Family Member has been Arrested in Marin County
What do I do?
A step-by-step guide to help families cope with the criminal justice system in Marin County when a family member who suffers from a brain disorder (mental illness) is arrested
STEP ONE: SUPPORT YOUR RELATIVE
· If your family member/friend calls you and says they have been arrested, help them stay calm and let them know you are there to help.
· If your relative is being held in Jail remind them that they have a right to have an attorney present if being questioned by police officers or detectives.
· They can expect to be interviewed by a Jail Mental Health Worker and that it is OK for them to discuss their physical and mental condition, diagnosis, medications, etc. with the worker. It is important they feel safe to speak openly with the mental health screeners.
STEP TWO: CONTACT THE JAIL
· Call the Marin County Medical Jail Services staff at 415-499-6291 and fax an Inmate Mental Health Information Form to them right away at 415-473-2399. It is very important that this form is faxed. Be sure to keep a copy of your faxed information.
· Call the Marin County Jail Prisoner Services at 415-473-7268, and ask for the Duty Sergeant or for a booking deputy who is a CIT (Crisis Intervention Team) trained member. Notify the person you speak to that your family member suffers from a mental illness and describe the diagnosis and any other concerns you might have. Inquire as to their status and length of stay at the jail. Ask if he/she is expected to be released on a PTA (Promise to Appear) from Jail. If he/she is going to be released right away from the Jail (this sometimes occurs for minor offenses), ask for the time and place so you can be there to pick them up.
· If your relative is not going to be released from Jail on a Promise to Appear, ask for the next court date and location. Additional information can be found on the recorded line: 415-499-6653. You may also go to the Marin County Sheriff’s website for more information.
· Medication needs will be evaluated during the booking process. Medical staff will verify your relative’s doctor and prescriptions being taken. Once verification is made, your relative will receive the appropriate medication while in jail. Ask if your relative has been able to provide the doctor’s name and list of medications to jail staff. You will assist your relative to receive medications in a timely manner by providing this information to jail staff or the jail nurse. See the Inmate Mental Health Information Form mentioned above.
STEP THREE: DECIDING ON LEGAL REPRESENTATION
· Your family member may want to retain a private attorney or use the Public Defenders Office. A Public Defender will be assigned at arraignment if your relative does not have or cannot afford a private attorney. You may call the Public Defender’s Office at 415-499-6321.
· If your family member decides to retain a private attorney, be sure to find one that is well versed in helping people with mental illness and understands not only the law, but how to access the treatment facilities and mental health services that are available.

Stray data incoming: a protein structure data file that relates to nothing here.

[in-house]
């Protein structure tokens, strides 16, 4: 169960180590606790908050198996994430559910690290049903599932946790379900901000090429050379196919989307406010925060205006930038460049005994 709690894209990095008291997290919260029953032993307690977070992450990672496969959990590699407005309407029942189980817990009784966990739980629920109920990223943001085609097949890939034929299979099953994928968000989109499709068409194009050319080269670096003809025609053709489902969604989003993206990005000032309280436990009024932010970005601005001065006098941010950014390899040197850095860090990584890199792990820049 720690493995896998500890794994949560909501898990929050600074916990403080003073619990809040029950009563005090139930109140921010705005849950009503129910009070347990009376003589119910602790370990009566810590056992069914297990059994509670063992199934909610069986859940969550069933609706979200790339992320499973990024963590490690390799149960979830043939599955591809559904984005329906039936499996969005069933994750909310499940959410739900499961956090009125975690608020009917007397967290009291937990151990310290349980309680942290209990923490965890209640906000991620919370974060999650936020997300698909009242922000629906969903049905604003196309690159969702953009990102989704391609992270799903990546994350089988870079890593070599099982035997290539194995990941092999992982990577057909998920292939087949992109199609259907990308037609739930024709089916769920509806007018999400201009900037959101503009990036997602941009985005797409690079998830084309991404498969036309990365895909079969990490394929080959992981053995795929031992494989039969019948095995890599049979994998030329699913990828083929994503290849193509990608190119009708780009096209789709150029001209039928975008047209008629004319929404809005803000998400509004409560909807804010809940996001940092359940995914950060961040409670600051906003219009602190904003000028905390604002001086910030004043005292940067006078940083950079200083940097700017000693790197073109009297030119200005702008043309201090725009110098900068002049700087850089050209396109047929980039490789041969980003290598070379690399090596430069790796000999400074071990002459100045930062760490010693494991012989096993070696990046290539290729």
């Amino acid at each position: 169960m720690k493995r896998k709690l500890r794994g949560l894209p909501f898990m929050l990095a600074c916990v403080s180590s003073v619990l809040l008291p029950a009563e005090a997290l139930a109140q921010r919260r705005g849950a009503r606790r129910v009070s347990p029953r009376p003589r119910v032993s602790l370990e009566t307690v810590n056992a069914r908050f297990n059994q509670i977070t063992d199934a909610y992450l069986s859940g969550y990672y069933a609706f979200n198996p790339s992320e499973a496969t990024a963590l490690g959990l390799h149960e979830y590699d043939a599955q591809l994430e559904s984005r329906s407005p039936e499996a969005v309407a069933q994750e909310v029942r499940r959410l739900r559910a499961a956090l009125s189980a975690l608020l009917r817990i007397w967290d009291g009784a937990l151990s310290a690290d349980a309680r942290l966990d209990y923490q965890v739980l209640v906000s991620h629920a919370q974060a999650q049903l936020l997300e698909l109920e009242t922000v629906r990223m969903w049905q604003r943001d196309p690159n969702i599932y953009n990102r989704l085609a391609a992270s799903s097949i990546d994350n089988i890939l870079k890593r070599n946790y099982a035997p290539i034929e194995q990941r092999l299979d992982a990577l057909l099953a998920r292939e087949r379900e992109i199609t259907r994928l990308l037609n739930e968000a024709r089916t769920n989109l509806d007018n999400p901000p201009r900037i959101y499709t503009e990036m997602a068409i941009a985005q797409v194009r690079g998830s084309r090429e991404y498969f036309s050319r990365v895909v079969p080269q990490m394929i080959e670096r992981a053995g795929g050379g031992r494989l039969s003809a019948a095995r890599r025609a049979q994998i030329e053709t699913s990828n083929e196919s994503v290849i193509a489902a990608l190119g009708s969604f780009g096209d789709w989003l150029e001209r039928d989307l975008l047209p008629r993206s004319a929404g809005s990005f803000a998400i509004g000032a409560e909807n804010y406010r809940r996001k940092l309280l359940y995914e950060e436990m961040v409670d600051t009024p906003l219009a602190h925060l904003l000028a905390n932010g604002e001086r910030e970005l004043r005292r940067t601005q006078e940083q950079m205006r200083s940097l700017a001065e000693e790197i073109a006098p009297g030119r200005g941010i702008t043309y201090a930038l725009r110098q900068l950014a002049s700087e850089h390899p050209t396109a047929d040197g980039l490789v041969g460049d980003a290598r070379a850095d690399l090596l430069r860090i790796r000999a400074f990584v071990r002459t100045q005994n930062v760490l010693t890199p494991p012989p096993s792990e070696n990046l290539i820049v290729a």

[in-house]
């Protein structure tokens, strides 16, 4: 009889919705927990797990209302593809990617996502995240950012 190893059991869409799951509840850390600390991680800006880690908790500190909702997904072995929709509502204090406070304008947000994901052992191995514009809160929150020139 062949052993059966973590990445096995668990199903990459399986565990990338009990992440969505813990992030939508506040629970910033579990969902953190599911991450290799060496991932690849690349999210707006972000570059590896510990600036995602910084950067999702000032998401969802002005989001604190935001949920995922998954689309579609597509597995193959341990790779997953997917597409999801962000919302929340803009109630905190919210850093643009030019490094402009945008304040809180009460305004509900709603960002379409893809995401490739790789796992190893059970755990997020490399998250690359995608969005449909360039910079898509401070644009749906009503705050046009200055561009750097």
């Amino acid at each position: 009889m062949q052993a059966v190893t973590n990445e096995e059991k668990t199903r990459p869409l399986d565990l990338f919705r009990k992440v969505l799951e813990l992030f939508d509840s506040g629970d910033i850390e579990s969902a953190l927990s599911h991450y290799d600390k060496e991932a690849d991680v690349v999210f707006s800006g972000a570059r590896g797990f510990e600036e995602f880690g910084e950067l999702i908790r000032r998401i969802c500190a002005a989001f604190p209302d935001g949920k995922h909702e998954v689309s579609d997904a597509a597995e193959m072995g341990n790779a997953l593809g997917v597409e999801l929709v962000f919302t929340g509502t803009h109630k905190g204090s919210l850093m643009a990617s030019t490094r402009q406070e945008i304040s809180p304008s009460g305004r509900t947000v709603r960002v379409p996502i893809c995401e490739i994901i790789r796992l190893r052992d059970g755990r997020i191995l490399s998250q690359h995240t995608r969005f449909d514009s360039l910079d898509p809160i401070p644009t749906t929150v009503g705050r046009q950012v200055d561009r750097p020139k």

· Bail: Think carefully about posting bail for your family member. No one wants a loved one to remain incarcerated for any length of time. It is an unpleasant experience for them as well as the family. However, you must ask yourself the following question. Will your family member be able to comply with the terms of the bail and appear in court when required? Also, as hard as it may seem, jail may be a safer place for a person with severe mental illness who is in crisis rather than wandering the streets with no help at all. At least in jail they will be fed, will have shelter, and be given access to medication treatments.
· Working with an attorney: Public Defenders are extremely busy and do not have much time for phone calls. They will appreciate written or faxed correspondence. Remember, it is the inmate, not you, who is his client. A private attorney will grant you more time, but remember you are paying for that access. Provide the attorney with an extensive medical/psychiatric/social/educational history of your family member. This written information will be very useful in pursuing the best outcome for your loved one. The Inmate Mental Health Information Form referred to above may be useful.
Supporting and coping with a loved one who suffers from a brain disorder can be extremely challenging and stressful. Knowledge, as well as your love and fortitude, will be key in helping you to become a strong and effective support system for your family member. For information about support groups and educational programs provided free of charge in your area contact NAMI (National Alliance for the Mentally Ill) at 1-800-950-6264 on the internet at www.nami.org. In Marin County, contact NAMI Marin at 415-444-0480 or by e-mail, firstname.lastname@example.org.
This informational guide was written by NAMI volunteers based on their own personal experience to help families navigate the system. We are not attorneys, and this is not intended as a substitute for professional legal advice.
Please assist your family member in obtaining proper legal representation.
FOR FAMILY MEMBERS WHO NEED TO CONNECT WITH LOVED ONES IN JAIL